Devotionals

The Hebrew month of Shevat, in which we celebrate the festival of the trees, always falls in the winter season. How strange to celebrate bare, frost-covered trees at this frigid time of year! Yet during the month of Shevat, deep within the bare tree, new life is awakening, and the sap of the tree begins… Read more »

Did you know that in Jewish tradition, we place small rocks in lieu of flowers on a new grave? The reason for this is because flowers die, while stones are eternal and represent the lasting soul. Stones are also for building, and show our determination to rebuild after tragedy strikes.

This verse comparing the Children of Israel to the “stars in the heavens” is not meant to be taken literally, for the Jewish people are far from the largest religion or people in the world. Our Sages explain that the comparison to the stars refers to the permanence of the heavenly bodies. As the stars… Read more »

The popular name Elana (also Ilana or Alana) has its ‘roots’ in a Hebrew word for tree אִילָנָה. It is an appropriate name for those born in January because of the Holiday of Tu B’Shvat, the new year of the trees. Elana is a woman who stands tall and proud, with her feet planted firmly… Read more »

How exciting to see Zechariah’s vision being fulfilled in our own generation! After 2,000 years of desolation, the streets of Jerusalem are alive again and “filled with boys and girls playing,” exactly as foreseen by our prophets.

The Biblical portion of Exodus 18-20 is called Parshat Yitro/Jethro, and it describes the greatest event of human history, when God revealed Himself to man through His giving of the Ten Commandments. Rabbinic commentators point out that Jethro is singled out and rewarded by having this special reading eternally connected with his name because he… Read more »

The Biblical portion of Exodus 18-20 is called Parshat Yitro/Jethro, and it describes the greatest event of human history, when God revealed Himself to man through His giving of the Ten Commandments. Rabbinic commentators point out that Jethro is singled out and rewarded by having this special reading eternally connected with his name because he… Read more »

Listen to this beautiful insight into today’s verse from Rashi, a 13th c. Torah commentator. He says that the jewelry is a metaphor for God’s commandments: “I adorned you with the adornment of the words of the Torah, written on the two stone tablets.” The Hebrew word for bracelets צְמִידִים comes from צמד, tze-med which… Read more »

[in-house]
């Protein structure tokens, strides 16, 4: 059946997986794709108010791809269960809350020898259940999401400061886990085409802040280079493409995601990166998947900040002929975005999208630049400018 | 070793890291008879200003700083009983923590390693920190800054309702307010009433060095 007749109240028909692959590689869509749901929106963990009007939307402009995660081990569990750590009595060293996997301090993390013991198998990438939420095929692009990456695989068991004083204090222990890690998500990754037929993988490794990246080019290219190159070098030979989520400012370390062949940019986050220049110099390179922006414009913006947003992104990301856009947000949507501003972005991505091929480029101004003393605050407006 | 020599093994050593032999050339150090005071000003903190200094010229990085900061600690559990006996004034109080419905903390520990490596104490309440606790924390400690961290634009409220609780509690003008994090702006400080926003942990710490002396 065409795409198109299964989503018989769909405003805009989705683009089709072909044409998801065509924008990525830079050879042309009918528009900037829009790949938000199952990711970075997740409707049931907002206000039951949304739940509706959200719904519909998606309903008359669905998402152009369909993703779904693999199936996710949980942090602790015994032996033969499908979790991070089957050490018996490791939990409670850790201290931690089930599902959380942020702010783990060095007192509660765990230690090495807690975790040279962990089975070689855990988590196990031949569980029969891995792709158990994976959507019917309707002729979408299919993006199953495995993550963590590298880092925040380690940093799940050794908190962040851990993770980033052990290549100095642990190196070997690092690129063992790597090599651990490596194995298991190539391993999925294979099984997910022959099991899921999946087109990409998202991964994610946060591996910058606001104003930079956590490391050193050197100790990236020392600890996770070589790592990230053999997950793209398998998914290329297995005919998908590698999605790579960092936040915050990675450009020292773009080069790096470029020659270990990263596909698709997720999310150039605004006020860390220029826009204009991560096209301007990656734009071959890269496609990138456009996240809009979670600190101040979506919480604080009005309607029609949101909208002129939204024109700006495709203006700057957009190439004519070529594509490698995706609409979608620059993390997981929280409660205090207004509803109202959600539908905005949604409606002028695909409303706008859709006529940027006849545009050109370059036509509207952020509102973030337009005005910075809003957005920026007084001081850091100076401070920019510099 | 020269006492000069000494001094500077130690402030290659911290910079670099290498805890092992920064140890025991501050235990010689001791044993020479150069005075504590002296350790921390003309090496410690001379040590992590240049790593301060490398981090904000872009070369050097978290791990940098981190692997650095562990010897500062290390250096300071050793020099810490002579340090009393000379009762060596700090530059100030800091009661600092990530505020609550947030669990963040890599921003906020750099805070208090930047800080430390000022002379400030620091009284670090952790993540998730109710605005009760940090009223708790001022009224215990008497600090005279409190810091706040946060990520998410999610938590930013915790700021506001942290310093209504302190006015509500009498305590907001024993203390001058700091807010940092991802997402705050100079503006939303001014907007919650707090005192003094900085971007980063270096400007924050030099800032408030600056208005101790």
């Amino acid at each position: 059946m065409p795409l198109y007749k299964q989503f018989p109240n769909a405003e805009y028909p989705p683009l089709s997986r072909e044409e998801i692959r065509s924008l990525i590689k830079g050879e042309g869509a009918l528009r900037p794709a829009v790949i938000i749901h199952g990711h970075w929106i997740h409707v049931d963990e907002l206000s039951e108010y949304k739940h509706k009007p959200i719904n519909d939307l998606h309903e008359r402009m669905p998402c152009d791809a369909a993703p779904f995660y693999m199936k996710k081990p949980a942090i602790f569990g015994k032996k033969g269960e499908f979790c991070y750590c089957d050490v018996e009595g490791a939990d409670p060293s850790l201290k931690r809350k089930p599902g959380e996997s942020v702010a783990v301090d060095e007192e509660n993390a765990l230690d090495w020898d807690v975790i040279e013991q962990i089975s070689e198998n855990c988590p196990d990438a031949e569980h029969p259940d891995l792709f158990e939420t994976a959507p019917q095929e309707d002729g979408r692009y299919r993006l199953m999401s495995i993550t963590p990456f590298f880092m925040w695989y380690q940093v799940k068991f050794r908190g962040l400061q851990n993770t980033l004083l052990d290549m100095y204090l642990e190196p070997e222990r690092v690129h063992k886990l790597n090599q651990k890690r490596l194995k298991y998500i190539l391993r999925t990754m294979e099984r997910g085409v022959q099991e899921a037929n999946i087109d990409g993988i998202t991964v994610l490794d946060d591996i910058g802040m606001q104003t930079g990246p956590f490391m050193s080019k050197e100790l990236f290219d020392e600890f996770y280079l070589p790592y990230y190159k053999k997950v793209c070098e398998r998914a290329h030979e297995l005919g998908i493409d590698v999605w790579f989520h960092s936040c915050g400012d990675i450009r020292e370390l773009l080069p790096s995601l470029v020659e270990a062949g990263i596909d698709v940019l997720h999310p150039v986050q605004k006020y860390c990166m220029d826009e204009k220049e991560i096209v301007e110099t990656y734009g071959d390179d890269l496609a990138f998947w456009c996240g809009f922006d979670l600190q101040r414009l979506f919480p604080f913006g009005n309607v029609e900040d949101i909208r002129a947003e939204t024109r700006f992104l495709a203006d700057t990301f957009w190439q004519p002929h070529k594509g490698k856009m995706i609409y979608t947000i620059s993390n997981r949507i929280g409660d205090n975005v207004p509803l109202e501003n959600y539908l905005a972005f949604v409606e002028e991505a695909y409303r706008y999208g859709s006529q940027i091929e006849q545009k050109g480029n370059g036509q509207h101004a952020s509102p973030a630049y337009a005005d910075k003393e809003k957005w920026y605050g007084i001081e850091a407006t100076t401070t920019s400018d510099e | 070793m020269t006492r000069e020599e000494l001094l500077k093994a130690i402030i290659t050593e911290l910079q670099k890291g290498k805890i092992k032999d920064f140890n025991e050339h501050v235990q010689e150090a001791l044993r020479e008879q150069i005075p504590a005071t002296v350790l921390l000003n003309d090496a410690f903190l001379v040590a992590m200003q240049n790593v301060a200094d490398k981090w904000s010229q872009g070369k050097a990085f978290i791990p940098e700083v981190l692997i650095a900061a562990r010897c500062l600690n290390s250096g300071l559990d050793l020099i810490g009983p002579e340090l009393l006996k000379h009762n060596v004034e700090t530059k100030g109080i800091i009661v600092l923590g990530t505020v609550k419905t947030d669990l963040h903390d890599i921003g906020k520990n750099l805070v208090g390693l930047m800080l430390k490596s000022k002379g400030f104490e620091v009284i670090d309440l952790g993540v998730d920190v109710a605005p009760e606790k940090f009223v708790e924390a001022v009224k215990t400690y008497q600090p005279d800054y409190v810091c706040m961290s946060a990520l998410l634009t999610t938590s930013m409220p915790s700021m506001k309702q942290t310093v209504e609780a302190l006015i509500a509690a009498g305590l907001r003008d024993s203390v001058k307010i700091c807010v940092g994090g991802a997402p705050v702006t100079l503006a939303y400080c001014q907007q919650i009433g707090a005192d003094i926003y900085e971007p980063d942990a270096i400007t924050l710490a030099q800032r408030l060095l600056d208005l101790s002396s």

In the Bible there are three who were described as “old and advanced in years” – Abraham, Joshua and David. All their days were filled with righteousness and old age was their crown of glory. Though King David did not age without suffering, he ruled the nation of Israel until his last days, never failing… Read more »

Grapes play a prominent role in Judaism as we begin our Shabbat meals and other rituals with a blessing over a cup of wine. The honored fruit can also teach us a vital life lesson answering an age old dilemma faced by religious thinkers, of how bad things can happen to good people. Just like… Read more »

The opening of Genesis outlines God’s intimate involvement with the natural world and describes the Almighty proudly looking upon His handiwork and declaring, “v’hine tov meod” – “and behold, it was very good.” Man is created and is immediately charged with caring for creation, as an “oved,” a worker who builds and crafts, as well… Read more »

The Children of Israel were fed manna from heaven the entire forty years they wandered in the desert up until they were literally in sight of the Promised Land. The Jews then, went from being directly sustained by the manna to being sustained by the bountiful produce of the Land of Israel. R’ Samson Raphael… Read more »

The Jewish people are not questioning their faith in God. Rather they are wondering to what extent God is involved in their everyday lives. This question was a natural outgrowth of the presiding worldview regarding God’s interaction with Man. In Egypt, and civilization in general, God and nature were viewed as static, with unchanging rules… Read more »

In Judaism, the mitzvah of honoring the dead is called the “khesed shel emet,” the truest kindness, simply because the recipient has no way of repaying the kindness. With no repayment in sight, the deed of caring for the dignity and burial of the deceased is completely altruistic.

All of God’s bounty is beneficial for us and there are many delicious foods that grow in the Land of Israel, yet the Creator of the world singled out seven species of fruit and grain as being particularly blessed (Deut. 8:8). Did you know that Israel’s Seven Species are not only delicious foods, but contain… Read more »